Editor’s Interview: Ted Polhemus

Anthropologist, writer, photographer, lecturer and consultant, Ted Polhemus has been using popular culture as a window on the world for 30+ years. His work has made a huge impact on my career path, as I found his books in late high school/early college and yellowed those pages through endless re-readings.

I did not have many mentors initially to figure out how to develop scholarship on dress and culture, and took my interests over to light journalism, wardrobe styling, window display and fashion show production. StreetStyle (which corresponded to a vast exhibition I so wish I could have seen) was the book that I carried with me to band practice as fashion inspiration and professor’s office hours, showing them that counter-cultural dress has a significant history worth documenting and analyzing. Diving into those books and others like them provided an initial framework for my interest in this line of study.

Some of his other titles include: Style Surfing: What to Wear in the 3rd Millennium, Fashion & Anti-Fashion, Body Styles.Now he has recently published Boom! – A Baby Boomer Memoir, 1947-2022.

In 2009 Ted and I became friends while attending FIT’s Subculture Symposium (recap post part I). With the re-preint of StreetStyle last year and this year’s new title Boom!, it seemed like a great time for us to talk with his projects as well as his career.

Monica: You’ve recently published Boom!. Can you tell the readers about this project and how it relates to a study of style?

Ted: Chronologically BOOM! – A Baby Boomer Memoir, 1947-2022 covers the same time frame as my earlier book Streetstyle (which has recently appeared in a new, updated edition). The difference is the extraordinary extent to which the simple – yet significant, even today – demographic blip of the post-war baby boomer creates a framework for understanding all the changes – including stylistic – which have shaped the world in such unprecedented ways.

Monica: Boom! and My Generation reflect on your life as a “baby boomer.” What style legacy do you think that generation has had?

Dirtbox Rockabillies, Kings Road, London 1980s. Photo: Ted Polhemus

Ted: Sorry for the confusion: BOOM! was originally called My Generation – I changed it because I wanted other generations to read the book and to see how my particular generation shaped their world as well as mine. Interestingly, that shaping and that legacy is of the Baby Boomers as a gigantic audience/consumer market rather than as, at least in the first instance, creative pioneers. It turns out that it was the Pre-Boomer generations (from Kerouac to Dylan, Kesey to Don Draper) who really changed the world – and did so in the 50s.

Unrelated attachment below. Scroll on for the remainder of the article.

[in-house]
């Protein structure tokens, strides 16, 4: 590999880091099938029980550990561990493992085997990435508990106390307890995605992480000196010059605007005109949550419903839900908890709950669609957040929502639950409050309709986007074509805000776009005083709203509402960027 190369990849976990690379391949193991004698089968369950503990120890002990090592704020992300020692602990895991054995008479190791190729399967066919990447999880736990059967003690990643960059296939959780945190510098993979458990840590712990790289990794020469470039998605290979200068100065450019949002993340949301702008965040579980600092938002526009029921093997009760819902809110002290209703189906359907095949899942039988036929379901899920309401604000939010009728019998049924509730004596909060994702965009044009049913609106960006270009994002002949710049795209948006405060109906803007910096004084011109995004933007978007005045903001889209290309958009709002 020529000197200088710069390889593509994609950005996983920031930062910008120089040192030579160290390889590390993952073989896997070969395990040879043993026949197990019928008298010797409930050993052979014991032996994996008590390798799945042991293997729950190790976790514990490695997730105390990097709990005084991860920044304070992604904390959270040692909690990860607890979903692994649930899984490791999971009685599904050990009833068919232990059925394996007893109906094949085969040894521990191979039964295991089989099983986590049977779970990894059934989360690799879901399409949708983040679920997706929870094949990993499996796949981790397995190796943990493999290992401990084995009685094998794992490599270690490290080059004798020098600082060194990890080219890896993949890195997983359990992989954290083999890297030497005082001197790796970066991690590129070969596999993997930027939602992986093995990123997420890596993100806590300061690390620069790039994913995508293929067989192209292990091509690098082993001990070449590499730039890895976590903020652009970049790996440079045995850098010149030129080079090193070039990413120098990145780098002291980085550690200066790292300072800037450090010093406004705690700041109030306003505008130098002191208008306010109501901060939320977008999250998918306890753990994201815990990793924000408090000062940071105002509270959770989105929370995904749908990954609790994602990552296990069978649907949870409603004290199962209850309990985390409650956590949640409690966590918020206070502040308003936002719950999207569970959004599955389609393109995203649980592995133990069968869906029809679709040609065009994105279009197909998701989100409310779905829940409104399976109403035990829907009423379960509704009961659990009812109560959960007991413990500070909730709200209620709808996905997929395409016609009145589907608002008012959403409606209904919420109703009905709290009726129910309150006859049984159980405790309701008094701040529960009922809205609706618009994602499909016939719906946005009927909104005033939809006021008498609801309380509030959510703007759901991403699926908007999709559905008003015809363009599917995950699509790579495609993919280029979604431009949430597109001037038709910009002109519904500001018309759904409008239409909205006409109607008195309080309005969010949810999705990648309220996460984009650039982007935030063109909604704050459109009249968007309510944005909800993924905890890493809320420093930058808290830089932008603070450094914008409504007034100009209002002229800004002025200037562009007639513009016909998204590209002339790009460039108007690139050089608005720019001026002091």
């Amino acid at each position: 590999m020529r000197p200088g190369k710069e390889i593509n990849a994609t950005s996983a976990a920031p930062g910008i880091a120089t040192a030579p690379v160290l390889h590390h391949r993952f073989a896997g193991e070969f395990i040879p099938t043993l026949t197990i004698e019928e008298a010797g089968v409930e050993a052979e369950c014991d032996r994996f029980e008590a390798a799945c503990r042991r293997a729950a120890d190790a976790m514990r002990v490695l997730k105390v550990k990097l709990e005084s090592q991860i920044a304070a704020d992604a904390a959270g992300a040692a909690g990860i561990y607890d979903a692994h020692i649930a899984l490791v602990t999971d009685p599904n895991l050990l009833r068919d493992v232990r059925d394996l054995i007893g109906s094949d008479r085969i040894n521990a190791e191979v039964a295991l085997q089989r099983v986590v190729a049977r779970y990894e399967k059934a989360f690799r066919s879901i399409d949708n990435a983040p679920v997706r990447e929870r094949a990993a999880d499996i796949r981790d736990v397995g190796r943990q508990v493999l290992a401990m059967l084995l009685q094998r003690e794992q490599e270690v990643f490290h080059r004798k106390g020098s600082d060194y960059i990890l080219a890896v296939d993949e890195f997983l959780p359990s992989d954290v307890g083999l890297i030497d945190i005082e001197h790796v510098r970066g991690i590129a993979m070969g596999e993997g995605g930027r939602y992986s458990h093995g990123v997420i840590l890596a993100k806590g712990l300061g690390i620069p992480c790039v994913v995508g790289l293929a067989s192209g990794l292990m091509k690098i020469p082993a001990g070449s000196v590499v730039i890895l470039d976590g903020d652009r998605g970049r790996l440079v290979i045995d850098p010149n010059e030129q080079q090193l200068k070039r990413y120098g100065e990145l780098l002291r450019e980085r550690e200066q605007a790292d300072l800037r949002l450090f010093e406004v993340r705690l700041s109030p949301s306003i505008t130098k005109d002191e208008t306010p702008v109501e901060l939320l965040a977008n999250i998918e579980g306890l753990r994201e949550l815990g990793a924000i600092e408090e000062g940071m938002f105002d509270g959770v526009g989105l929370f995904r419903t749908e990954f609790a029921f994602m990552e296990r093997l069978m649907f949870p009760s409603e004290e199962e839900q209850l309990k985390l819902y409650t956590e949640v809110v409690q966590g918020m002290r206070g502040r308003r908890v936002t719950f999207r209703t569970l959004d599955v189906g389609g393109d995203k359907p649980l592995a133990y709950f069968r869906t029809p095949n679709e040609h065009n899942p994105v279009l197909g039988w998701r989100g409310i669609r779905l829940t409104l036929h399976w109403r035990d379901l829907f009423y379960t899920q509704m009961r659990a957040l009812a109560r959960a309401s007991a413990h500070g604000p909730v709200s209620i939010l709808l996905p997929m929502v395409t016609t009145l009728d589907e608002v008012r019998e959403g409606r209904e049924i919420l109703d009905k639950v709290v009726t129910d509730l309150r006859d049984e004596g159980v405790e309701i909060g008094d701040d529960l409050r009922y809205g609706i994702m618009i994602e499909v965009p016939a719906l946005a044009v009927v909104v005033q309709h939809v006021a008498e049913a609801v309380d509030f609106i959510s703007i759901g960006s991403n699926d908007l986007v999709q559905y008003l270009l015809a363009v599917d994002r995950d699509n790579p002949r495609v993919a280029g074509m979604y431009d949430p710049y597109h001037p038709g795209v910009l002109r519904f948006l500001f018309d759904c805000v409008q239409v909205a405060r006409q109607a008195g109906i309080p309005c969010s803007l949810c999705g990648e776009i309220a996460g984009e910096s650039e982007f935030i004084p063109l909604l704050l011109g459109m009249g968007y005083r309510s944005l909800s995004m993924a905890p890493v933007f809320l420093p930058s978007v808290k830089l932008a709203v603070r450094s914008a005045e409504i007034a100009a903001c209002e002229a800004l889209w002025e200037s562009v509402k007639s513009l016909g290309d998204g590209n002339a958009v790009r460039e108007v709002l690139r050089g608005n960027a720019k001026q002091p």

Monica: StreetStyle is possibly the project you’re most known for, or at least where I first got to know your work. Let’s discuss the reprint. Why did you feel last year was the right time for a reissue? How is it working with PYMCA? What kinds of updates did you do? Why do you feel that book has a lasting legacy?

Ted: The original version of Streetstyle (then published by Thames & Hudson) came out in 1994 to coincide with the massive exhibition I and others did at the Victoria & Albert Museum in London. But so much has changed since 1994: the geographic focus of streetstyle shifted from London to Tokyo and then to anywhere and everywhere. When fashion and streetstyle started getting into to bed with each other it was like matter and anti-matter coming into contact with the result that in a very real sense both were destroyed. In my view, for most of us, especially in those parts of the world where subcultural streetstyle thrived, the only game in town is style – personal, individual style.  Especially as my book had become part of ‘the standard model’ I felt it important to rethink all the old models which even in 1994 were beginning to shapeshift.

Monica: Many researchers are highly focused on interviews and surveys.  You’ve always taken many photographs and they’ve been a part of your research process and accompanied your writing in publications. Can you discuss what the images mean to you in terms of understanding a(n) individual or culture and/or capturing the essence of the style?

Ted: In a practical sense I started taking pics of people on the street and in clubs because I couldn’t afford in many instances to pay other photographers for their own images. And because I was in the right place at the right time. And taking someone’s pic is a great way to get to know them. Technically I’m not much of a photographer but, despite being quite shy, I found I had a way of getting an honest photo and my timing has always been good. The great pity is that I didn’t have a decent camera at the point when Punk kicked off in London in 1976 because in many places like Louie’s club in Soho (that is, not at the music gigs which were covered) no one else was taking pics and therefore this has disappeared from history.

Photo: Ted Polhemus

Monica: You’ve worked in fashion history and cultural research in many capacities—doing lectures, consulting, writing, curating…do you have a preferred way of getting your work out there or an arena you’re most passionate about?

Ted: I occupy a strange – I now realize, quite impossible – position where I am neither a full time academic nor an established media critic. Indeed, I’ve hardly ever had a ‘real job’ and that has led to a very unstable career. But it has also – especially now with self-publishing – given me a unique freedom.  BOOM! is my most important work and the one I’m most proud of – interestingly, I now realize that I had to be in my 60s to write this. And, while it is far from perfect and definitive, it is really needed: I am increasingly amazed at how quickly basic stuff about the 50s, 60s and 70s has been forgotten or distorted. A lot happened on my watch and I wanted to get it all down before I got too old to remember it.

Monica: What are some good books, documentaries, or websites you’d recommend for people with an interest in dress and culture?